In an article for Bloomberg, columnist Nir Kaissar discusses the quandary faced by many money managers who have seen the S&P 500 outperform other investments over the last decade.
“No diversified portfolio has any hope of keeping up with the market, not even those belonging to elite universities,” writes Kaissar, adding, “Most stock pickers can’t keep up, either.” Therein lies the quandary, he asserts, since U.S. investors “care a lot about keeping up with the S&P 500.” He cites arguments made by market legends such as Warren Buffett and Vanguard founder John Bogle, “who have said that most people need little else in their portfolios.”
That said, Kaissar argues, “there are good reasons why managers don’t dump everything and chase the S&P 500. The most obvious is diversification: They are more likely to achieve better risk-adjusted results over time by spreading their bets across different types of investments.”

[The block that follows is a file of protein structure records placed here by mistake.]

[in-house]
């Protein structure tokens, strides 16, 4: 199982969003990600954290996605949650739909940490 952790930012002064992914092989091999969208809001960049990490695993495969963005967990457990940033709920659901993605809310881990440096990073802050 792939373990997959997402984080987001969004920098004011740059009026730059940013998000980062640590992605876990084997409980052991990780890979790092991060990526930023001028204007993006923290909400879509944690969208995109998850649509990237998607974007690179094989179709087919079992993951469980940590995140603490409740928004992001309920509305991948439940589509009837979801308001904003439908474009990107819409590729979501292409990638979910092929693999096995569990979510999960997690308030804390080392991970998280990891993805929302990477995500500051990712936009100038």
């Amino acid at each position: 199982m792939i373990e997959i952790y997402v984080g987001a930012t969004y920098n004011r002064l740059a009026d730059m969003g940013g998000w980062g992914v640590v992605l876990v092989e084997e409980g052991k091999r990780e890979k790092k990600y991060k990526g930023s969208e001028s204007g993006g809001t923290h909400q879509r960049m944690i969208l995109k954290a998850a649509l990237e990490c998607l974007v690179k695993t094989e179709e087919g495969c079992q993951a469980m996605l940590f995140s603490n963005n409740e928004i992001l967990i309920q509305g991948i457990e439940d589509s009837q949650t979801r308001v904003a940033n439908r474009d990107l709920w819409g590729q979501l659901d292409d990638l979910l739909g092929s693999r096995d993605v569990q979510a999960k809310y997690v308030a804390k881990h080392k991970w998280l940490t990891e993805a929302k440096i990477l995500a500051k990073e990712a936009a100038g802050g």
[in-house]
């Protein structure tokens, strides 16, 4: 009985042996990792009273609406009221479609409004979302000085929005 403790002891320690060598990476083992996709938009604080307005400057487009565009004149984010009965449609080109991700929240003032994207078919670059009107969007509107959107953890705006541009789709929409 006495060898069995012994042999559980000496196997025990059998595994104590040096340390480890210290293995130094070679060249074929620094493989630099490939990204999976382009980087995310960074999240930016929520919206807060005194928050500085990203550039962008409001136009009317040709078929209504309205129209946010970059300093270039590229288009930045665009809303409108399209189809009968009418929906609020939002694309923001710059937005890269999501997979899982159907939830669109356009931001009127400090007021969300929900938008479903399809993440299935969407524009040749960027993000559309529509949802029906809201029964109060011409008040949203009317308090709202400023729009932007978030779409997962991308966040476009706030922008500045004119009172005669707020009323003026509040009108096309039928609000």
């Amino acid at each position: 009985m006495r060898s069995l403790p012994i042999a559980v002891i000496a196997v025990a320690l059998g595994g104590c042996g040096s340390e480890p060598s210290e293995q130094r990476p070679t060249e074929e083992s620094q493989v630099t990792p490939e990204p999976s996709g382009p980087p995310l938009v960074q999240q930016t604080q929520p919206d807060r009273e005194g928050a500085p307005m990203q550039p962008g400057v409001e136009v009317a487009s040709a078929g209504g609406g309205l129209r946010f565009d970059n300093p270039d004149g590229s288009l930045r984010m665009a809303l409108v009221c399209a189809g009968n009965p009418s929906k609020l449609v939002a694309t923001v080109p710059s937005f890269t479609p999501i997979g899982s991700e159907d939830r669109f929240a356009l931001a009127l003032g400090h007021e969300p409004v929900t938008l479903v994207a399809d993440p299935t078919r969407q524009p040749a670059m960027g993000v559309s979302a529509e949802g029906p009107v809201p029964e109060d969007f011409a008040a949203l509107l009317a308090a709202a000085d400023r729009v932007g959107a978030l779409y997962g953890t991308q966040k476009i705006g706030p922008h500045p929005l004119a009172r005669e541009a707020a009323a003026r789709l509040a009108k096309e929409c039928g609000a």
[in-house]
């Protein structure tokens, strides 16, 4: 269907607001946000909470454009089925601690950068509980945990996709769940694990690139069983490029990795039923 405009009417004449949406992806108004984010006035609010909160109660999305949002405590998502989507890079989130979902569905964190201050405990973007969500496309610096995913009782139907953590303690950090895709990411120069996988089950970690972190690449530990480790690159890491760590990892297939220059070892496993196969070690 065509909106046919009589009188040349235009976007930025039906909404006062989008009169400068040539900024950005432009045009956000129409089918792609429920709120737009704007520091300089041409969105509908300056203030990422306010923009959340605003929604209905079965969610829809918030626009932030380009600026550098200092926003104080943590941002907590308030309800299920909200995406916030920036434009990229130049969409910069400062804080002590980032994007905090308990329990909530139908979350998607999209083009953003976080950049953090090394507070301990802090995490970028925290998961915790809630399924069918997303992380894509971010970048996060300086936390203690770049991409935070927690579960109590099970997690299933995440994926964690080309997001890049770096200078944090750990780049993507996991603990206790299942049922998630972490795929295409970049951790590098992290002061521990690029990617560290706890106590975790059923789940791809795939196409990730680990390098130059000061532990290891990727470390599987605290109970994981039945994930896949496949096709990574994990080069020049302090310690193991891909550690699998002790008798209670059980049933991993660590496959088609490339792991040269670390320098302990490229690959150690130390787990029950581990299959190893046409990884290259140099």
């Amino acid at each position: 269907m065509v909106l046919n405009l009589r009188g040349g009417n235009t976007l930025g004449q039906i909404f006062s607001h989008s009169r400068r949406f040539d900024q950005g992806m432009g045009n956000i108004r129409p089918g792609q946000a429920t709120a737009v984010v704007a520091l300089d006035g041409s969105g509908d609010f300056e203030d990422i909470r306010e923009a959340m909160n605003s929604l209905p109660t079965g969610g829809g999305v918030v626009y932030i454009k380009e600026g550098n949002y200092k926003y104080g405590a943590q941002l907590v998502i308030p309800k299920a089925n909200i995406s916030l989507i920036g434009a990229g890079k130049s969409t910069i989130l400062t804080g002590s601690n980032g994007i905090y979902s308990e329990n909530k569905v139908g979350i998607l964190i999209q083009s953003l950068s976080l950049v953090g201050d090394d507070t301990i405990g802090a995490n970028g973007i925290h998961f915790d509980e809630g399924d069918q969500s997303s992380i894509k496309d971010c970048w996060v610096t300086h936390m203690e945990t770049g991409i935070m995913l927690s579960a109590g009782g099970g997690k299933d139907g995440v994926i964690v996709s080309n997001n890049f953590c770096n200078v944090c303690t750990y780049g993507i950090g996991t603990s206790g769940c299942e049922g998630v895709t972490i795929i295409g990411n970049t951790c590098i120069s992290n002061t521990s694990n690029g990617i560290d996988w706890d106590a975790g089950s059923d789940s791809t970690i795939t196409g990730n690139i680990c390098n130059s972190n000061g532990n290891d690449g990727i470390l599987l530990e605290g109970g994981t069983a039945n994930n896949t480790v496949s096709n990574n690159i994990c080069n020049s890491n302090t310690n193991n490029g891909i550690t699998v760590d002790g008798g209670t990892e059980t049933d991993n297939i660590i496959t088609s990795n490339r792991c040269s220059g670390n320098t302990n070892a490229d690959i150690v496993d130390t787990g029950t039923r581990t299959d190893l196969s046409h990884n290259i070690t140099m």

The article also notes that U.S. stocks are expensive, but Kaissar says, “this doesn’t mean the market can’t keep rising, of course,” citing recent comments by Robert Shiller that the market could move “a lot higher before it comes down.”
Many investors have left their money managers with what Kaissar describes as “two unappealing choices: abandon their strategy and chase the market, or watch investors walk out the door.” He concludes, “This bull market isn’t likely to last forever,” but in the meantime, “managers may increasingly have to choose between their convictions and their clients.”